All the previously mentioned U.S. Patents and other existing solutions on variable speed wind turbines that include power electronics have converters connected to the grid. Depending on the technology used on the converters, there are different ranges of harmonics introduced on the grid which must be attenuated by using filters, and tuned to the final application location, making the systems more expensive and less reliable.

In view of these problems in the prior art, there is a need to provide an improved power solution, which may be applied to variable speed wind turbines.

Another undesirable problem, especially in the case of weak grids, is the reactive power consumption during the synchronization of the generator. For example, a synchronization method is described in the U.S. Pat. No. 6,600,240. This method starts connecting the generator stator to the grid while the power converter is disabled and the rotor has reached a predefined speed. At this moment, the full magnetizing current is supplied by the grid, which causes a reactive power consumption. This reactive power consumption is sometimes not allowed by some new grid compliance regulations. This patent also describes a disconnection process. The process starts reducing the rotor current and disabling the rotor converter. In this moment, the reactive magnetizing current is supplied by the grid. To disconnect the generator the contactor is opened with reactive current, decreasing the operational life of the contactor. Accordingly, there is a need to provide a method for synchronization, connection and disconnection to the grid of the doubly fed induction generator, which avoids the consumption of reactive power and increases the lifetime of connecting devices.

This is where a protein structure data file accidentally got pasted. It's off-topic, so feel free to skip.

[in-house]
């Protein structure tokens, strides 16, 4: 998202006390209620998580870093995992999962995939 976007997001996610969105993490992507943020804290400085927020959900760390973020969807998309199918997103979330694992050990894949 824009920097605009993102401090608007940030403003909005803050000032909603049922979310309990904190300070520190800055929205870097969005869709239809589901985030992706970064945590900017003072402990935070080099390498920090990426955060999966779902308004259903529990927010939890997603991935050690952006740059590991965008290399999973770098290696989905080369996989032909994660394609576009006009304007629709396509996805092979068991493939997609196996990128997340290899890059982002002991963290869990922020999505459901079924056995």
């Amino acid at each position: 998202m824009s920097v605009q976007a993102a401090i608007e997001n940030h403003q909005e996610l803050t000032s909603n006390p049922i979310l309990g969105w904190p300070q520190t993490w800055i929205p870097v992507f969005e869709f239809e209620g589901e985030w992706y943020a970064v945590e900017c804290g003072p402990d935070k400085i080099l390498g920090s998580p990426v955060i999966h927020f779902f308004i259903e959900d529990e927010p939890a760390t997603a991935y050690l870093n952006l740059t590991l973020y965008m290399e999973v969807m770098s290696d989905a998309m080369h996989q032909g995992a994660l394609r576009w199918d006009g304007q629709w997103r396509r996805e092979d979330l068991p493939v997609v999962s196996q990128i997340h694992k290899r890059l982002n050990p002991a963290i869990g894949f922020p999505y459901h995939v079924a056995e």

Another aspect that determines the power quality injected to the grid is the control of the generator. One type of control of the generator side converter is known as “field orientated control” (FOC). The FOC method is based on the electrical model and the parameters of the machine. Due to the dispersion of the machine parameters, the torque can not be accurately calculated, and additional online adjusting loops are required. Moreover, the FOC method that is used introduces delays in the flux position identification when a fault occurs in the grid, making it more difficult to fulfill the new grid compliance requirements.

In prior art variable speed wind turbines with DFIG configuration, although the stator power remains constant, the rotor power is also fed into the grid through the power converter. Due to the rotor power ripple, the total power fed into the grid is also rippled, affecting the output power quality of the wind turbine.

Variable speed wind turbines, which only use a doubly fed induction generator, cannot use electric braking. As described above, in this kind of configuration, power is delivered to the grid directly by the stator, and a minor part of the total power is transferred from the rotor to the grid through the converters. When an incidental stop of the wind turbine occurs, for example during a persistent fault in the grid, the generator's power decreases sharply. Only fast non-electrical braking, such as blade pitching, can be applied to stop the wind turbine. This operation mode produces great mechanical strengths in wind turbine components, which may cause premature damages. Thus, there exists a need for additional braking to prevent this mechanical stress.